In the last decade, the use of slotted anchor channels, embedded in concrete, has grown steadily to become the preferred curtainwall anchoring method for large projects and major contractors. Embedded anchor channels and their corresponding fasteners offer a wide variety of configurations and sizes, to meet virtually any project condition.

Modern, high performance anchor channels are typically constructed with hot-rolled channel sections, using I-anchors, studs, or rebar tails welded or bolted to the backside of the channel. Some of their major benefits include continuous adjustability, consistent quality and minimal job site labour during erection of the curtainwall. Standard and custom-designed anchor channels have been successfully used in hundreds of projects in North America and Europe, on a wide variety of conditions.

Some common applications for stick and curtainwall systems include top-of-slab, edge-of-slab and under-slab locations. Anchor channels are also well suited for thin slabs, P-T slabs and high dead load or wind load conditions. When anchor channels are used in conjunction with serrated angles or brackets, which is a common occurrence, three-dimension adjustability is achieved.

The most common objection to the use of embedded anchor channels is the need for co-ordination at the early stages of the project, before concrete is poured. For this reason, many small and mid-sized projects do not rely on this technology for curtainwall anchoring.

Stick system anchored at edge-of-slab.

Clips and brackets
Anchor clips or brackets that connect to the mullion must also be calculated to resist the design loads, with an adequate safety factor. It is important to note that such clips may significantly increase the resultant load at the concrete anchor, due to their eccentricity. Brackets and clips may be made of steel or aluminum, and may or may not be serrated for up-down or for in-out adjustability. These components frequently include devices to resist uplift loads, and to allow for the thermal expansion and contraction of unitized panels, while not allowing these panels to actually move from their position.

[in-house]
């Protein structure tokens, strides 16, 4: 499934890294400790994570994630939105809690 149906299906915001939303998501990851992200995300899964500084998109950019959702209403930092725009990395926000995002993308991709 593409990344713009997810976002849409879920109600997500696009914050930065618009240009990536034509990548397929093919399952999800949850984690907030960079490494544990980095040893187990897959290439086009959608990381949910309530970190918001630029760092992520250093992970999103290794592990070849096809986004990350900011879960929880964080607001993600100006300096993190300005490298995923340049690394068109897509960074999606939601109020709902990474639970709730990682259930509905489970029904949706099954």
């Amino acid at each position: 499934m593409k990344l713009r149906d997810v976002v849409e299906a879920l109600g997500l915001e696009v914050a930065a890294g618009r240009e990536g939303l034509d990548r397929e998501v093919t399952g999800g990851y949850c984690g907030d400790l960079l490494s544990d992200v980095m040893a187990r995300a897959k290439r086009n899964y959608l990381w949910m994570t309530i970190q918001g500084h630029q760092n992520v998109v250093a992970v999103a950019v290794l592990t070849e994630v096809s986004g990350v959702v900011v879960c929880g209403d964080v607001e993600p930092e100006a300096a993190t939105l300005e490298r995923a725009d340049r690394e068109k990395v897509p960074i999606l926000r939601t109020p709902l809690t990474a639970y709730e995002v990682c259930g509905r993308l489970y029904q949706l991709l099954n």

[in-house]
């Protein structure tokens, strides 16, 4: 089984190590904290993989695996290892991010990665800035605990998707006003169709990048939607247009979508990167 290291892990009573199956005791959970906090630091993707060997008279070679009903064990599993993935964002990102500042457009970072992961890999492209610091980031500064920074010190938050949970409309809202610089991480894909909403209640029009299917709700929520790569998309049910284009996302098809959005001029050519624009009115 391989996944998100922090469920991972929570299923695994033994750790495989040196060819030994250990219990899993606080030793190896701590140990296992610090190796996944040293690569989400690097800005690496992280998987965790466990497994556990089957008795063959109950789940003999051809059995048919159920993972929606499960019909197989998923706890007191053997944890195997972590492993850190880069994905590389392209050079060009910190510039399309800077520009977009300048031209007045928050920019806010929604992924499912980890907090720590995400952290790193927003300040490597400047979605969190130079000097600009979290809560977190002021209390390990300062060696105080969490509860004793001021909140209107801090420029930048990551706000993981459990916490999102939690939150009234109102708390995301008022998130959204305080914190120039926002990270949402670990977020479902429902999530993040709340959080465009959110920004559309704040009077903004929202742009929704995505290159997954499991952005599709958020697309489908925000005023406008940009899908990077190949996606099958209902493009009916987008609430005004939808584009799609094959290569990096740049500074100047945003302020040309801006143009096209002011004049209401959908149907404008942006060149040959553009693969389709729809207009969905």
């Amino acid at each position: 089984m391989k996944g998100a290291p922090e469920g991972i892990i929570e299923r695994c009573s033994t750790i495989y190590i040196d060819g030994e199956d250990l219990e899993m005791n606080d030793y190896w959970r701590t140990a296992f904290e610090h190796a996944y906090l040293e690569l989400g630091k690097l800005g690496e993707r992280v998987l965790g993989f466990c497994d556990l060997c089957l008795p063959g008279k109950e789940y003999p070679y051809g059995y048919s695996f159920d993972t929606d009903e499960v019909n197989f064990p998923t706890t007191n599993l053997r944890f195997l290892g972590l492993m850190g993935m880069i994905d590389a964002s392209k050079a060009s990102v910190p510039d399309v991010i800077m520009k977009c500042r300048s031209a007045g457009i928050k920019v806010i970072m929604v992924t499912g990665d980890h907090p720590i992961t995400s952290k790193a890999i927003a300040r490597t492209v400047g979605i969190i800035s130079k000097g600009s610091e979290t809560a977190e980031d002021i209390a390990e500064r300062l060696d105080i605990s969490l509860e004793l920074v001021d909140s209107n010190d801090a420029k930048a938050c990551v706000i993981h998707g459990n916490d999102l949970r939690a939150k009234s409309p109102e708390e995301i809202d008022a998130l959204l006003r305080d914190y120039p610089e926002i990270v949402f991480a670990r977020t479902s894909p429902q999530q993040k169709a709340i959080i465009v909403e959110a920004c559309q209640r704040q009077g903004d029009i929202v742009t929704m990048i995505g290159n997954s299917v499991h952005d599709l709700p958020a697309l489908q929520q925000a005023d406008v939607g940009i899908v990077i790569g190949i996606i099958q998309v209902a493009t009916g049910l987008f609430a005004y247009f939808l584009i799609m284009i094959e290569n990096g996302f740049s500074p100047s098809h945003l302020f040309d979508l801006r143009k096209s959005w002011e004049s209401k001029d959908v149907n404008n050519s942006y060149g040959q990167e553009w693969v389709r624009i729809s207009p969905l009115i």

Several recent developments have affected the design and engineering of façade anchoring systems. Building code updates have resulted in higher wind loads. Heavier curtainwall designs, often with insulated or
laminated glass, frequently result in higher dead loads.

Blast loads are one more variable that many major projects must now consider. The science of blast dynamics and mitigation is a restricted and very specialized field, which is beyond the scope of most players in the industry. However, the equivalent static loads that curtainwalls and anchors must resist due to blast loads, must be dealt with by engineers, glazing contractors and anchor manufacturers on a daily basis.

As experience shows, each project that is designed and built has a unique set of requirements, conditions and restrictions. If the building is to be constructed on time and within budget, it must be designed, engineered and executed with precision. The glazed curtainwall, being the virtual skin of the building, is often the most salient feature of many construction projects.

However, for the curtainwall to perform ‘as designed’, the anchoring systems holding it must also be carefully designed, engineered and installed. The comfort, well-being and safety of the building’s occupants depend on them. -end-

*Victor Yakin is the national sales manager for Halfen Anchoring Systems Meadow Burke products.